Cochinita pibil is one of the traditional preparations for Mexican cuisine. It is considered the star dish of the Yucatecan cuisine and has its origins in the prehispanic era.
Suckling pig in the earth oven
The name of the famous dish comes from the Mayan language. “Pib” or “Pibil” is a cooking method that the Mayans already used to prepare their food. It means “buried” or “cooked under the ground.”
The cochinita pibil is prepared with meat with suckling pig or pork, with the special flavor of achiote, sour orange, and spices such as pepper, cumin, cinnamon, cloves, oregano, and vinegar.
Traditionally it is a preparation that is I baked underground Inside a hole on hot stones, wrapped in banana leaf and the meat is extremely soft. Currently, the suckling pig is also cooked in a conventional oven or steamed.
Offering for the deceased
The dish to the pibil was prepared for the most important celebration in the Mayan region, the Hanal Pixán, in which food and drink are offered to the souls of the faithful departed from October 31 to November 2.
In pre-Hispanic times there were no pigs in Mexico, fish and other animals such as the Tochtli (field rabbit) and turkeys were used; in the Mayan lands, it was common to prepare dishes with venison and pheasant.
It is said that Yucatán was the first place in our continent where pork was tasted.
The axiote or achiote is a distinctive ingredient of the cochinita pibil with which the marinade is prepared. This seasoning is extracted from the ripe red seeds of a fruit that looks like a 5-centimeter capsule and produces a tree with the same name.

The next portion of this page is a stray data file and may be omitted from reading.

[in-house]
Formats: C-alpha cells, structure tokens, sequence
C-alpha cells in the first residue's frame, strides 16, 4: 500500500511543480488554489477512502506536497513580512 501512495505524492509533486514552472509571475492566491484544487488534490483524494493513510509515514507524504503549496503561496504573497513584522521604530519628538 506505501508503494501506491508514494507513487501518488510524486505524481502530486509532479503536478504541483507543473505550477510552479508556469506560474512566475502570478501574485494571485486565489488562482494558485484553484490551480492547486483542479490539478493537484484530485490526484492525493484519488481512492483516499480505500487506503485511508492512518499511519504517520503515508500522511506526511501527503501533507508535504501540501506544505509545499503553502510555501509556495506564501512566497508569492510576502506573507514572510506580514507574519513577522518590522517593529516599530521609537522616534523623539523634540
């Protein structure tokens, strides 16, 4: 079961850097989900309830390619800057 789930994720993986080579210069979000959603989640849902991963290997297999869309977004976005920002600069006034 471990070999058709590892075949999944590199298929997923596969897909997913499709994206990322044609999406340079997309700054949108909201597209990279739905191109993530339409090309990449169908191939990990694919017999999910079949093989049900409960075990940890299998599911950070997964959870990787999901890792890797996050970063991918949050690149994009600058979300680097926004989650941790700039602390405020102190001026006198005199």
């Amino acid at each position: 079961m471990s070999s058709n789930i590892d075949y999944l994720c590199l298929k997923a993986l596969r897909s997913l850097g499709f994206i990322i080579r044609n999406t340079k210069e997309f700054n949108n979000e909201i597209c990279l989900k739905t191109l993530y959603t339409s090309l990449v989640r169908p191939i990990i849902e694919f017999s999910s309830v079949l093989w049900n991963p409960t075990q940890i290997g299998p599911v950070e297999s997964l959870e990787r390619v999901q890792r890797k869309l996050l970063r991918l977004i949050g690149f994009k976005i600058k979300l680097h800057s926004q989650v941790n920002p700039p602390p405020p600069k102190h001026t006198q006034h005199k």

The seeds are mixed to form a kind of orange paste. Pasta is the condiment for different Yucatecan dishes.
The Mexican Ministry of Agriculture and Rural Development points out that Mayan cultures also used it as an insect repellent, fabric dye, and body paint during their rituals and ceremonies.
One of the most popular ways to enjoy cochinita pibil is in tacos. They have the shredded and rolled meat with corn tortillas, accompanied by tanned purple onions, habanero pepper, or ixnipec sauce, also known as Mayan sauce. They can be served with the tortilla dry or bathed in red broth with the flavor of axiote and other seasonings.
The cochinita pibil is just one of many preparations of the Yucatecan gastronomy, with Mayan roots and that they transformed into a mestizo cuisine. They possess a wealth of ingredients and complexity. Among other typical Yucatecan dishes are papak-tsul, fish in Tikin-Xic, lime soup, black filling, poc chuc, mucbipollo-pib, salbutes, and panuchos.